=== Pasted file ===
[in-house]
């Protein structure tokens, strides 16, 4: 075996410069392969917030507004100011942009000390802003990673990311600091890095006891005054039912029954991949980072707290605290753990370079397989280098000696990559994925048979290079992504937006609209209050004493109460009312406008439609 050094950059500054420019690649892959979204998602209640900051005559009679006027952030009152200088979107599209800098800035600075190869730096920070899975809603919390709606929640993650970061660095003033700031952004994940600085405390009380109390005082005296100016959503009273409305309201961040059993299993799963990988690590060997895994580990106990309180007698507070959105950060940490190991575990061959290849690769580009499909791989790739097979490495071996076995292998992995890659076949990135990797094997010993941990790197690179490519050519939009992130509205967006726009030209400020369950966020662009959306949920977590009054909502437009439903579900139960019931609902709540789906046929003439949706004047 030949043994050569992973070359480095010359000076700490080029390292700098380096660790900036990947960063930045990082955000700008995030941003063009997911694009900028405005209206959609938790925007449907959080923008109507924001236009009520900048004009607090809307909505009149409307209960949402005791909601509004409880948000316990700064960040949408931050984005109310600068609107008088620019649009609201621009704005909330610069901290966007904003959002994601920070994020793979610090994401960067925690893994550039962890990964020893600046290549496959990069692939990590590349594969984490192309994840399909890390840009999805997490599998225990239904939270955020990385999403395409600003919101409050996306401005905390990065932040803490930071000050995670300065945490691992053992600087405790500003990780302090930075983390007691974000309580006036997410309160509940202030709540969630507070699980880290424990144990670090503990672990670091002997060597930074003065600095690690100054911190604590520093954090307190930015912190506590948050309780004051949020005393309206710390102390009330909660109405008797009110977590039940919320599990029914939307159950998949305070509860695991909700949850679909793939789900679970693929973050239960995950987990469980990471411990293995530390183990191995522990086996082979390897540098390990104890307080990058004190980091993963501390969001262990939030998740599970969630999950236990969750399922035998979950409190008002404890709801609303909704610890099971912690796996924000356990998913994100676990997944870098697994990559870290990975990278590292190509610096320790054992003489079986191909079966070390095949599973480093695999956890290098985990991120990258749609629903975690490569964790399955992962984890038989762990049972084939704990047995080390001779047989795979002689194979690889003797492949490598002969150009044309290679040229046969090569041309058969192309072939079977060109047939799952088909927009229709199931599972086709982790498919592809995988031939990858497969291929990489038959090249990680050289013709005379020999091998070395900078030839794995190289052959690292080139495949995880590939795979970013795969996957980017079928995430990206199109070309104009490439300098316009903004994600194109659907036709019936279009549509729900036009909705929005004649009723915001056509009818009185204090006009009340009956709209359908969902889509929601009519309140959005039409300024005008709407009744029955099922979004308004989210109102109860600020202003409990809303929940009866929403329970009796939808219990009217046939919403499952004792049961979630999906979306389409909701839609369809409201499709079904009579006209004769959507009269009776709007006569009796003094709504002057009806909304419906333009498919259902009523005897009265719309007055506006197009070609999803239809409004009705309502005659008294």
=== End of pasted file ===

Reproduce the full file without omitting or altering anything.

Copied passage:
[in-house]
């Protein structure tokens, strides 16, 4: 075996410069392969917030507004100011942009000390802003990673990311600091890095006891005054039912029954991949980072707290605290753990370079397989280098000696990559994925048979290079992504937006609209209050004493109460009312406008439609 050094950059500054420019690649892959979204998602209640900051005559009679006027952030009152200088979107599209800098800035600075190869730096920070899975809603919390709606929640993650970061660095003033700031952004994940600085405390009380109390005082005296100016959503009273409305309201961040059993299993799963990988690590060997895994580990106990309180007698507070959105950060940490190991575990061959290849690769580009499909791989790739097979490495071996076995292998992995890659076949990135990797094997010993941990790197690179490519050519939009992130509205967006726009030209400020369950966020662009959306949920977590009054909502437009439903579900139960019931609902709540789906046929003439949706004047 030949043994050569992973070359480095010359000076700490080029390292700098380096660790900036990947960063930045990082955000700008995030941003063009997911694009900028405005209206959609938790925007449907959080923008109507924001236009009520900048004009607090809307909505009149409307209960949402005791909601509004409880948000316990700064960040949408931050984005109310600068609107008088620019649009609201621009704005909330610069901290966007904003959002994601920070994020793979610090994401960067925690893994550039962890990964020893600046290549496959990069692939990590590349594969984490192309994840399909890390840009999805997490599998225990239904939270955020990385999403395409600003919101409050996306401005905390990065932040803490930071000050995670300065945490691992053992600087405790500003990780302090930075983390007691974000309580006036997410309160509940202030709540969630507070699980880290424990144990670090503990672990670091002997060597930074003065600095690690100054911190604590520093954090307190930015912190506590948050309780004051949020005393309206710390102390009330909660109405008797009110977590039940919320599990029914939307159950998949305070509860695991909700949850679909793939789900679970693929973050239960995950987990469980990471411990293995530390183990191995522990086996082979390897540098390990104890307080990058004190980091993963501390969001262990939030998740599970969630999950236990969750399922035998979950409190008002404890709801609303909704610890099971912690796996924000356990998913994100676990997944870098697994990559870290990975990278590292190509610096320790054992003489079986191909079966070390095949599973480093695999956890290098985990991120990258749609629903975690490569964790399955992962984890038989762990049972084939704990047995080390001779047989795979002689194979690889003797492949490598002969150009044309290679040229046969090569041309058969192309072939079977060109047939799952088909927009229709199931599972086709982790498919592809995988031939990858497969291929990489038959090249990680050289013709005379020999091998070395900078030839794995190289052959690292080139495949995880590939795979970013795969996957980017079928995430990206199109070309104009490439300098316009903004994600194109659907036709019936279009549509729900036009909705929005004649009723915001056509009818009185204090006009009340009956709209359908969902889509929601009519309140959005039409300024005008709407009744029955099922979004308004989210109102109860600020202003409990809303929940009866929403329970009796939808219990009217046939919403499952004792049961979630999906979306389409909701839609369809409201499709079904009579006209004769959507009269009776709007006569009796003094709504002057009806909304419906333009498919259902009523005897009265719309007055506006197009070609999803239809409004009705309502005659008294």